The Religion Clauses and the “Really New” Federalism
It had been a principle of contemporary constitutional law that once a provision of the Bill of Rights was “fully” incorporated, such as with the First Amendment, it established a constitutional minimum. A state could provide, either by constitutional or statutory provision, additional protections to its citizens, so long as this did not create a conflict with other federal law. Another principle, until recently, was that the federal government had the ability by legislation to provide additional or enhanced rights to Americans, and that these rights applied uniformly to residents of all states.
The application of these two principles?at least as applied to First Amendment and Equal Protection rights?was relatively straightforward. The criteria for determining whether a government act violated the Establishment Clause would be applied to any government actor, whether at the federal, state, or local level. The Free Exercise of Religion was protected from violation (defined as significant or substantial interference) by government. Actions by a government entity that might interfere with religious activity had to survive a strict scrutiny review, that is, a showing of a compelling government interest and proof that restrictions were as narrowly tailored or least restrictive as possible. Discrimination by government based on race, as well as several other “immutable traits,” also had to sustain a strict constitutional scrutiny. Other rights were protected by “semi-strict” scrutiny or a “hard rational basis” (rational basis “with teeth”) review.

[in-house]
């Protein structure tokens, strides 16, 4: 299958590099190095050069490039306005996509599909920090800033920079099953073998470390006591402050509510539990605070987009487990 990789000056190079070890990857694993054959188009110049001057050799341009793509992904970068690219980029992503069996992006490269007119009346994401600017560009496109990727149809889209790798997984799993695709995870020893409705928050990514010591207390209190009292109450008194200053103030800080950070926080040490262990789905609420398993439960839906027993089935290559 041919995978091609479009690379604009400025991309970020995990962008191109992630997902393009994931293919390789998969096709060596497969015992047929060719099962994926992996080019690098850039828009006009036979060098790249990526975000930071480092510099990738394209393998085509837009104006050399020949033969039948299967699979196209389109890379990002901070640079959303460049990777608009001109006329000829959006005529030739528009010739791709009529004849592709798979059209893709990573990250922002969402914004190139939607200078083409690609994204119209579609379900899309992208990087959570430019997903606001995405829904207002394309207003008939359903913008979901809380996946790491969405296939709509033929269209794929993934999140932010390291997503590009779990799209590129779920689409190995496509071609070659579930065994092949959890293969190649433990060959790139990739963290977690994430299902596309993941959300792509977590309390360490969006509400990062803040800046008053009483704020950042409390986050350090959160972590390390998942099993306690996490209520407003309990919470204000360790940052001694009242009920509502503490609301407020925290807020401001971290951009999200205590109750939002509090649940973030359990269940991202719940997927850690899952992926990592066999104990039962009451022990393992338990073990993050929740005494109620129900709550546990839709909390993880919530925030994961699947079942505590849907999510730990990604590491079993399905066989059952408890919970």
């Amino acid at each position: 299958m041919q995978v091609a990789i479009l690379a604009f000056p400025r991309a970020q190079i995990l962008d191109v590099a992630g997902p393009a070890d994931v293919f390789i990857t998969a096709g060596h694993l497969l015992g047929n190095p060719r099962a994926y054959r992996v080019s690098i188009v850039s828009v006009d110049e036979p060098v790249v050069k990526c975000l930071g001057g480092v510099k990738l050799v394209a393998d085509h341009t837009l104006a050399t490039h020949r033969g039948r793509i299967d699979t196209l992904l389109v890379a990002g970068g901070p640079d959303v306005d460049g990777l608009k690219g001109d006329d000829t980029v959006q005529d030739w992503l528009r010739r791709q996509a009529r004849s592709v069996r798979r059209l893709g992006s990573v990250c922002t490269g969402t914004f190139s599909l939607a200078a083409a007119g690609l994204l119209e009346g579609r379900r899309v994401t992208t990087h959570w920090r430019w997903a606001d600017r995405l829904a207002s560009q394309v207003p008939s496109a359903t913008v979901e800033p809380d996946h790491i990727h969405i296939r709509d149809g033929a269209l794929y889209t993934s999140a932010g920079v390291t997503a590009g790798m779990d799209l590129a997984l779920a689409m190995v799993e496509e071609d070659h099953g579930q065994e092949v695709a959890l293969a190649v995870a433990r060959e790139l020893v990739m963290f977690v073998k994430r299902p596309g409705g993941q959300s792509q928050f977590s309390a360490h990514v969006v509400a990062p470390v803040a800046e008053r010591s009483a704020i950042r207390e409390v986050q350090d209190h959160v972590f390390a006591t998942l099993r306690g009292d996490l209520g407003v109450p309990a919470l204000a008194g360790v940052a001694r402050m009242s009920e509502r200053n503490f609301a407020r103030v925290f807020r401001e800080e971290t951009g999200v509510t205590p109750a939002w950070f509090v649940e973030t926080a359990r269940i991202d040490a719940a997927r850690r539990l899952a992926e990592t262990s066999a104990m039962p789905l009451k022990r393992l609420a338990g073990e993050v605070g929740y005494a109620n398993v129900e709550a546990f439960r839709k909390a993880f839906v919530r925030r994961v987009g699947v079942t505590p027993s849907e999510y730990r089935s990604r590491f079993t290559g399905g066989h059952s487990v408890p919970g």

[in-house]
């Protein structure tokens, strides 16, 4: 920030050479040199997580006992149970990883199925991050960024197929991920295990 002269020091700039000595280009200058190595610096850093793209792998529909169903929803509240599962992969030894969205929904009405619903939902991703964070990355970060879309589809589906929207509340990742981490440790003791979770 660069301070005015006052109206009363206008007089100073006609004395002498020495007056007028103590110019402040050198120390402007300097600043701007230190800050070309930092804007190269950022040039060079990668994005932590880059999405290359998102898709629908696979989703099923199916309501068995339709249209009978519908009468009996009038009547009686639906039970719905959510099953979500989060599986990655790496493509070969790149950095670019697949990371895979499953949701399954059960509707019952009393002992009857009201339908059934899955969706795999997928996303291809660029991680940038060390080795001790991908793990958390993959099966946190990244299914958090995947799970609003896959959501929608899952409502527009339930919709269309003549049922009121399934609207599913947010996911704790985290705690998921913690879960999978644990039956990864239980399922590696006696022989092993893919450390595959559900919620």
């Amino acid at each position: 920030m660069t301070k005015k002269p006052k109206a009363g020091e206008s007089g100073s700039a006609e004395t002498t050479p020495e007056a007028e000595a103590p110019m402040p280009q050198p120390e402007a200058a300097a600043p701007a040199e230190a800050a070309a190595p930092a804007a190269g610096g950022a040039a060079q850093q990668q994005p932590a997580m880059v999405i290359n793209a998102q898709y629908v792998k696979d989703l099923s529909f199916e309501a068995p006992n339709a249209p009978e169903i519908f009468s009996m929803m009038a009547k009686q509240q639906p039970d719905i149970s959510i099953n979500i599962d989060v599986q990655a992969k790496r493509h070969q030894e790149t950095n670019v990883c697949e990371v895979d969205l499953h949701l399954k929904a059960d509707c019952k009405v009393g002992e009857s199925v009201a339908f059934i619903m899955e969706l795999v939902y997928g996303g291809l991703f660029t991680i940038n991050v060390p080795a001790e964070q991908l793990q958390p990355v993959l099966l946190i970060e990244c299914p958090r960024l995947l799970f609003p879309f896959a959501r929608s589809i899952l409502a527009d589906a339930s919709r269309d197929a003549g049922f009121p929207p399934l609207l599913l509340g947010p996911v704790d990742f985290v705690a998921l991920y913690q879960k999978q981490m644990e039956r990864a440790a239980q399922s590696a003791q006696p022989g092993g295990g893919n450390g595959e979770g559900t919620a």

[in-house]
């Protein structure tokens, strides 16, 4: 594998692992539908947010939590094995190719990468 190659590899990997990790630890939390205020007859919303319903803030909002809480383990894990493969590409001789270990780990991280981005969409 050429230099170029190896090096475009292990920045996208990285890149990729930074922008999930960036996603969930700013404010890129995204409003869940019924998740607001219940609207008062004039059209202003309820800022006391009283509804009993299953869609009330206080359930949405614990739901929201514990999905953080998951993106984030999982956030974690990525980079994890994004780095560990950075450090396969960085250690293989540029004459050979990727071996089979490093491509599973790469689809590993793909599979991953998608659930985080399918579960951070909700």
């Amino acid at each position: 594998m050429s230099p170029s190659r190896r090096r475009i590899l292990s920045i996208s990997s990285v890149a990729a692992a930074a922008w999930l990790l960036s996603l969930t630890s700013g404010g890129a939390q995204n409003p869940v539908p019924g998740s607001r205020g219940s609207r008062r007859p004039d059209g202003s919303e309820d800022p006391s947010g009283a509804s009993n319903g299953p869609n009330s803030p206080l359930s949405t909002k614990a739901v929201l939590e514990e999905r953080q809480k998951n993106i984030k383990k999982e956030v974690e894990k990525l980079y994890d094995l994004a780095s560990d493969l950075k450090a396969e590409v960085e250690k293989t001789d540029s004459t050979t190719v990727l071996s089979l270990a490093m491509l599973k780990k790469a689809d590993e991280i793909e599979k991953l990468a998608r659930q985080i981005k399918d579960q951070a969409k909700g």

If these protections were felt inadequate, Congress under public pressure could and did enact civil rights statutes that provided additional national protections against discrimination by public or private players, first as to race, alienage, nationality, religion, and gender and then later as to disability and age. States were also free to enact their own civil rights statutes providing additional protections, so long as the statutes did not conflict with federal law or policy.
These two principles?that the Bill of Rights established a constitutional minimum that states could exceed and the federal government could legislate enhanced rights?were challenged, and now seemingly inverted, by two Supreme Court decisions: Locke v. Davey and, most recently, Gonzales v. O Centro Espirita Beneficente Uniao Do Vegetal (O Centro). Civil rights protections for citizens now depend on whether the violations are by the federal government, state government, or local government. First, First Amendment protections?the “free exercise” of religion and the “wall of separation” between church and state?have been limited. Next, federal statutes that provide additional protections are applied differently now depending on the level of government. They apply fully to actions by federal officials, but states are free to apply under their own laws a more stringent set of standards for separation of church and state. States are also free to pass neutral and general laws that restrict religious practices. This article describes this evolution, particularly the new two-tier process of review under the revised concept of federalism indicated by O Centro.
Martin H. Belsky, The Religion Clauses and the “Really New” Federalism, 42 Tulsa Law Review 537, (2007).